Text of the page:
Philippines: Cebu Pink Paddlers
Established in 2017, the Cebu Pink Paddlers have scooped up several awards at competitions around Asia. But that’s not the only reason it’s notable: As the first dragon boat team formed by cancer survivors in the Philippines, the Pink Paddlers provides an important source of strength, support and physical therapy.
The teammates not only take care of each other but also promote early detection and diagnosis in order to save lives. “They are not just breast cancer survivors,” Christian Ian Sy, Cebu Pink Paddlers’ head coach, told Rappler. “They are now athletes who are inspiring the world, teaching us that despite the scenarios that may happen in someone’s life, one should keep moving forward as life must go on.”
India: Barefoot College
Founded in Rajasthan, India, in 1972, Barefoot College sets out to alleviate poverty and promote sustainable energy in rural communities around the world. At no cost to participants, the school invites women to take part in five-month-long Women Prosper vocational training programmes where they learn to be solar engineers.
Throughout the curriculum, “Solar Mamas,” as they’re nicknamed, build a toolkit of practical skills. Not only can they install and maintain solar power for their communities, but they also learn to become entrepreneurs and educators. Nearly 50 years on, Barefoot College now operates in 1,300 villages across 92 countries and has impacted more than 2 million people.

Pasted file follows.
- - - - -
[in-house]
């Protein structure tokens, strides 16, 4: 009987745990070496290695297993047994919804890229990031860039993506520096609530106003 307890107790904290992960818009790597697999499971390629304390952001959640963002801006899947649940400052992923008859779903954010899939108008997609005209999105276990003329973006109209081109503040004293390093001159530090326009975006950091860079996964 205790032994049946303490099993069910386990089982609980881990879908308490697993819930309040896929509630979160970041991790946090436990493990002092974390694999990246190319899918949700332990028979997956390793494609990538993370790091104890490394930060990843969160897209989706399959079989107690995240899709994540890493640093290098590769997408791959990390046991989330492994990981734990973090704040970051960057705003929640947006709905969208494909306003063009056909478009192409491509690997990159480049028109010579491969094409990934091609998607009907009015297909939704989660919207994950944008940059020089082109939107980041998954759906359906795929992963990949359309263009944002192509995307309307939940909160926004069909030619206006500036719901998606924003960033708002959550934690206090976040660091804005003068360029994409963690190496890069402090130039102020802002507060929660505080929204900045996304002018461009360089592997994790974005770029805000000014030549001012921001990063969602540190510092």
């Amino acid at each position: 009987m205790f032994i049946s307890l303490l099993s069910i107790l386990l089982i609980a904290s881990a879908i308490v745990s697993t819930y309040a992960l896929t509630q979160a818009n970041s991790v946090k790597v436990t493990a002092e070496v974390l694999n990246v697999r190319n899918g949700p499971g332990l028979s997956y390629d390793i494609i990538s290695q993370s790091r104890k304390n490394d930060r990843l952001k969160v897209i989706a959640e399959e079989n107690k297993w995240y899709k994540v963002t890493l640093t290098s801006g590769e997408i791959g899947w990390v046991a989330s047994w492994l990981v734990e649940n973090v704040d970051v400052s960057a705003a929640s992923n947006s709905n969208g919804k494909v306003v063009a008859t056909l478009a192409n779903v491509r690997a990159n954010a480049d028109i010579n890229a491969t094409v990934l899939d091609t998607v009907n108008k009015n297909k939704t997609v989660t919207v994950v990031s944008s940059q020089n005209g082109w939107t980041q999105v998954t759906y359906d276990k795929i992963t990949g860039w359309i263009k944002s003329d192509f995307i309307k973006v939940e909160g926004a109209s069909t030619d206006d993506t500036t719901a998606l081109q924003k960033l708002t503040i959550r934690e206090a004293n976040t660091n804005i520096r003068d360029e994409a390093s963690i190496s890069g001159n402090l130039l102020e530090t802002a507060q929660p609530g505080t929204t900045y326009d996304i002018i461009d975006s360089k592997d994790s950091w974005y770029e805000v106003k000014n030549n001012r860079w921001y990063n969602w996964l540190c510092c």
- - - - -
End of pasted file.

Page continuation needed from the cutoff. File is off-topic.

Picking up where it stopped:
Rwanda: Maternity Ward
German photojournalist Julia Gunther explores themes of social justice and gender issues in her work, which takes her across sub-Saharan Africa. On one of her trips to Rwanda, Gunther learned about the challenges facing women when it comes to reproductive rights. In the Central Africa nation, at least 30 per cent of births are unplanned due to a combination of strict local traditions and little sexual education, according to a study by the Guttmacher Institute. Of those pregnancies, roughly 22 per cent end in abortion – often in an unsafe or illegal environment, which can cause grave health risks.
To raise awareness about these issues, Gunther started documenting daily interactions at Kigali’s Kanombe Military Hospital, one of the country’s major maternity wards, in 2013. “To be allowed to witness the intense joy and pain of childbirth is always humbling,” says Gunther. “New life is precious anywhere, but in a country like Rwanda, with its dark past still well within living memory, watching a child being welcomed into this world, is something very special.”
Italy: Nemo’s Garden
A chemical engineer, professional scuba diver and avid gardener, Sergio Gamberini combined his passions to create Nemo’s Garden. Located about 20 feet below the surface of the Ligurian Sea in northwestern Italy, the collection of ‘biospheres’ (which resemble balloon-like greenhouses) serves as an alternative way to grow produce such as basil, strawberries, beans and lettuce.
The futuristic underwater system is not only used for botanical research but also as a way to repopulate marine life and teach the next generation about self-sustainable agricultural solutions. Gamberini believes that bold, out-of-the-box ideas will be necessary in the face of extreme environmental conditions, which could make traditional farming more difficult in the future.